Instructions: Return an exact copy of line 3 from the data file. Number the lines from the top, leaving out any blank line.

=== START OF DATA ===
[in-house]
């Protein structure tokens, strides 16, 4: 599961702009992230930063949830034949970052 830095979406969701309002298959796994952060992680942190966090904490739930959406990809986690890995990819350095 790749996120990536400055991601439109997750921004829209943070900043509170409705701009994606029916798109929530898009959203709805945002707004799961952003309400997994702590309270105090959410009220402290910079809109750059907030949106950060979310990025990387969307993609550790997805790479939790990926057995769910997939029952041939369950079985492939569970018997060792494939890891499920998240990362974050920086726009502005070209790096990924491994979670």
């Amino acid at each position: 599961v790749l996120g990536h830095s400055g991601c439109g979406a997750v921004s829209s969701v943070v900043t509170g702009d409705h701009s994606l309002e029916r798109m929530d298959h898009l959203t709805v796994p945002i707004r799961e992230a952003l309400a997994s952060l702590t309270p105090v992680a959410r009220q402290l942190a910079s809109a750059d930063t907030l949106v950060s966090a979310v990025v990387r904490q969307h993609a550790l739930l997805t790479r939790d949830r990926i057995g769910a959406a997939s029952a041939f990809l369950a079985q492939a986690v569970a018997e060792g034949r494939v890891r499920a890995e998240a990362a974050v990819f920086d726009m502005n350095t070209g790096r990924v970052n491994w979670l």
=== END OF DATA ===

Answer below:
């Amino acid at each position: 599961v790749l996120g990536h830095s400055g991601c439109g979406a997750v921004s829209s969701v943070v900043t509170g702009d409705h701009s994606l309002e029916r798109m929530d298959h898009l959203t709805v796994p945002i707004r799961e992230a952003l309400a997994s952060l702590t309270p105090v992680a959410r009220q402290l942190a910079s809109a750059d930063t907030l949106v950060s966090a979310v990025v990387r904490q969307h993609a550790l739930l997805t790479r939790d949830r990926i057995g769910a959406a997939s029952a041939f990809l369950a079985q492939a986690v569970a018997e060792g034949r494939v890891r499920a890995e998240a990362a974050v990819f920086d726009m502005n350095t070209g790096r990924v970052n491994w979670l």